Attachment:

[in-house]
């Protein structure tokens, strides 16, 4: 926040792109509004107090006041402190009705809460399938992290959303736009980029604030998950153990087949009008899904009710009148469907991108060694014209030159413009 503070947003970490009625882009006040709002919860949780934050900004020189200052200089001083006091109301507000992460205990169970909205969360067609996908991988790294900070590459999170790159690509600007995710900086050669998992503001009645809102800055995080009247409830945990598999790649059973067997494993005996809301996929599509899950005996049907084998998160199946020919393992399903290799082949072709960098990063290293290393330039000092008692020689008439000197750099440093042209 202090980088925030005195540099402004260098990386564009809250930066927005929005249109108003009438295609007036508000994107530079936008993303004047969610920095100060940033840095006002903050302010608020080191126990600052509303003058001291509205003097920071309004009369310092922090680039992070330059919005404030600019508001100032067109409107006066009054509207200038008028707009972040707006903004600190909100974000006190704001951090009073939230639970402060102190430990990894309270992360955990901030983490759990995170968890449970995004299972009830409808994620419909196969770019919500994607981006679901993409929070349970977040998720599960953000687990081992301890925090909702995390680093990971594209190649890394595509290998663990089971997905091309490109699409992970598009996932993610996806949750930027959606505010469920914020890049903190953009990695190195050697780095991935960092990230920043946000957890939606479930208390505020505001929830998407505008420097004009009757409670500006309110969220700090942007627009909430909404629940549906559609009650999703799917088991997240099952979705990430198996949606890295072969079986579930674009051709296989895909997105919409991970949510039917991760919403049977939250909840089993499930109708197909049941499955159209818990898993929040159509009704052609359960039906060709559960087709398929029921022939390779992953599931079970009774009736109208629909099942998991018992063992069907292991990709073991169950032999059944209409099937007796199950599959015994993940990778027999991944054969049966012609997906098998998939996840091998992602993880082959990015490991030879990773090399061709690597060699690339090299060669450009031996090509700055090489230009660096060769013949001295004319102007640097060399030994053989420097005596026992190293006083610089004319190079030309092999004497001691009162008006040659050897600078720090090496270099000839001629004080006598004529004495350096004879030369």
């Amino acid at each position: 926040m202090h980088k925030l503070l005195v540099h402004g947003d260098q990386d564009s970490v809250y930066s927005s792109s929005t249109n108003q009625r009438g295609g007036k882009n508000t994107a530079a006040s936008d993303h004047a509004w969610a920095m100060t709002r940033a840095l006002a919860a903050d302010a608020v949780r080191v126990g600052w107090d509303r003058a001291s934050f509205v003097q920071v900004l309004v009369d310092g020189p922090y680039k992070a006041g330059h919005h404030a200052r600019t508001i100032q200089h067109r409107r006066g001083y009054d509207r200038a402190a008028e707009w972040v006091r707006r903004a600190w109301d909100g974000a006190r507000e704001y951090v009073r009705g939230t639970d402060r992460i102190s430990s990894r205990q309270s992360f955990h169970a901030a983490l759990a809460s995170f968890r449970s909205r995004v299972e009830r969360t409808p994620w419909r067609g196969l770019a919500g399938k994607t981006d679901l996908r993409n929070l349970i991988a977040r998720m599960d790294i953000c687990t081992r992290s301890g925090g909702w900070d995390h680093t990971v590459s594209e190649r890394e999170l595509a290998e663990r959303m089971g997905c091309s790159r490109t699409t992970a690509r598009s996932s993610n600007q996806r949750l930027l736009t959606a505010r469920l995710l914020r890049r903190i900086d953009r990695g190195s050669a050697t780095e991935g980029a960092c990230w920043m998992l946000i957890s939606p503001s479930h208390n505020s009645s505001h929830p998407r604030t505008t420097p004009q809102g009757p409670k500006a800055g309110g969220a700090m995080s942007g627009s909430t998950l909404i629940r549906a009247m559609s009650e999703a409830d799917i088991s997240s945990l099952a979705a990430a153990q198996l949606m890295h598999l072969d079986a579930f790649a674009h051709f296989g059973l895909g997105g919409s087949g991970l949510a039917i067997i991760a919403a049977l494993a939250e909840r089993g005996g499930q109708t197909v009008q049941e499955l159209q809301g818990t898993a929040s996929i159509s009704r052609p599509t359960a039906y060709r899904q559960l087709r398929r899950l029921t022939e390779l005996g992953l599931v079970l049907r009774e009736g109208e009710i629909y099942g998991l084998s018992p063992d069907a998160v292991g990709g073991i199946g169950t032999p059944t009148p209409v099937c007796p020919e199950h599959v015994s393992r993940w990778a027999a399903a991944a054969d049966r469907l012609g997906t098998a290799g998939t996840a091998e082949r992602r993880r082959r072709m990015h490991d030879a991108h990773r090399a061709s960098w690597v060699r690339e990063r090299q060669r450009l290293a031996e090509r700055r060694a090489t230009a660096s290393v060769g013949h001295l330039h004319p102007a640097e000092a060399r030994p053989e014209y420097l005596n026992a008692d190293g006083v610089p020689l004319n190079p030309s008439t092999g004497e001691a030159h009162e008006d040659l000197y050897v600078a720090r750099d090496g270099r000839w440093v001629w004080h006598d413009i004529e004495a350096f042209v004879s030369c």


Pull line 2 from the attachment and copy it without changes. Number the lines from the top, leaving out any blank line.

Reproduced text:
């Protein structure tokens, strides 16, 4: 926040792109509004107090006041402190009705809460399938992290959303736009980029604030998950153990087949009008899904009710009148469907991108060694014209030159413009 503070947003970490009625882009006040709002919860949780934050900004020189200052200089001083006091109301507000992460205990169970909205969360067609996908991988790294900070590459999170790159690509600007995710900086050669998992503001009645809102800055995080009247409830945990598999790649059973067997494993005996809301996929599509899950005996049907084998998160199946020919393992399903290799082949072709960098990063290293290393330039000092008692020689008439000197750099440093042209 202090980088925030005195540099402004260098990386564009809250930066927005929005249109108003009438295609007036508000994107530079936008993303004047969610920095100060940033840095006002903050302010608020080191126990600052509303003058001291509205003097920071309004009369310092922090680039992070330059919005404030600019508001100032067109409107006066009054509207200038008028707009972040707006903004600190909100974000006190704001951090009073939230639970402060102190430990990894309270992360955990901030983490759990995170968890449970995004299972009830409808994620419909196969770019919500994607981006679901993409929070349970977040998720599960953000687990081992301890925090909702995390680093990971594209190649890394595509290998663990089971997905091309490109699409992970598009996932993610996806949750930027959606505010469920914020890049903190953009990695190195050697780095991935960092990230920043946000957890939606479930208390505020505001929830998407505008420097004009009757409670500006309110969220700090942007627009909430909404629940549906559609009650999703799917088991997240099952979705990430198996949606890295072969079986579930674009051709296989895909997105919409991970949510039917991760919403049977939250909840089993499930109708197909049941499955159209818990898993929040159509009704052609359960039906060709559960087709398929029921022939390779992953599931079970009774009736109208629909099942998991018992063992069907292991990709073991169950032999059944209409099937007796199950599959015994993940990778027999991944054969049966012609997906098998998939996840091998992602993880082959990015490991030879990773090399061709690597060699690339090299060669450009031996090509700055090489230009660096060769013949001295004319102007640097060399030994053989420097005596026992190293006083610089004319190079030309092999004497001691009162008006040659050897600078720090090496270099000839001629004080006598004529004495350096004879030369």